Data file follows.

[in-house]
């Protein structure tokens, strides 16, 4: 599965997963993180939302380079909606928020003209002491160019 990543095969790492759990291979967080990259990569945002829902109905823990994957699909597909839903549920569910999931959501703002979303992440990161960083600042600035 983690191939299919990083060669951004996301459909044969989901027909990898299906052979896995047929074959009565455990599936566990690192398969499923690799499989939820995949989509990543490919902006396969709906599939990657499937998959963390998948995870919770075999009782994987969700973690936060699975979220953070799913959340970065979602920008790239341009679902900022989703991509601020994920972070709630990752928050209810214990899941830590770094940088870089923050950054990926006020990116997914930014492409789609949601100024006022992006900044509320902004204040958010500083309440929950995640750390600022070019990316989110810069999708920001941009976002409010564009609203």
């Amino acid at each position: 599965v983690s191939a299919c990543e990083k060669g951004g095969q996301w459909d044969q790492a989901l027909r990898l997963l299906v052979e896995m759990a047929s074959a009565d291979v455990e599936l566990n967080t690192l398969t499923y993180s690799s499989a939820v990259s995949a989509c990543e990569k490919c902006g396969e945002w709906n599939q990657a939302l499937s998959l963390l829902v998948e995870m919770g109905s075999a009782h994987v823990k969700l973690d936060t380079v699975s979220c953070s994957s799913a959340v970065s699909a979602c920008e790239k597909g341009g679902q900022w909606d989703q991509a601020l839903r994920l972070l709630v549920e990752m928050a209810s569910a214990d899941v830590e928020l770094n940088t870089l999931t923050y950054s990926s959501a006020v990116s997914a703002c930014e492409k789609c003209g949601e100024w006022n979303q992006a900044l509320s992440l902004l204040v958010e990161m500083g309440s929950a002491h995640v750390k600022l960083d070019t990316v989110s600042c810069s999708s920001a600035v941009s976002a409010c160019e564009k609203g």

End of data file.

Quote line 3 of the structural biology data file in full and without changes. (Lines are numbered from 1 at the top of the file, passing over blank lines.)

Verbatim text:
């Amino acid at each position: 599965v983690s191939a299919c990543e990083k060669g951004g095969q996301w459909d044969q790492a989901l027909r990898l997963l299906v052979e896995m759990a047929s074959a009565d291979v455990e599936l566990n967080t690192l398969t499923y993180s690799s499989a939820v990259s995949a989509c990543e990569k490919c902006g396969e945002w709906n599939q990657a939302l499937s998959l963390l829902v998948e995870m919770g109905s075999a009782h994987v823990k969700l973690d936060t380079v699975s979220c953070s994957s799913a959340v970065s699909a979602c920008e790239k597909g341009g679902q900022w909606d989703q991509a601020l839903r994920l972070l709630v549920e990752m928050a209810s569910a214990d899941v830590e928020l770094n940088t870089l999931t923050y950054s990926s959501a006020v990116s997914a703002c930014e492409k789609c003209g949601e100024w006022n979303q992006a900044l509320s992440l902004l204040v958010e990161m500083g309440s929950a002491h995640v750390k600022l960083d070019t990316v989110s600042c810069s999708s920001a600035v941009s976002a409010c160019e564009k609203g």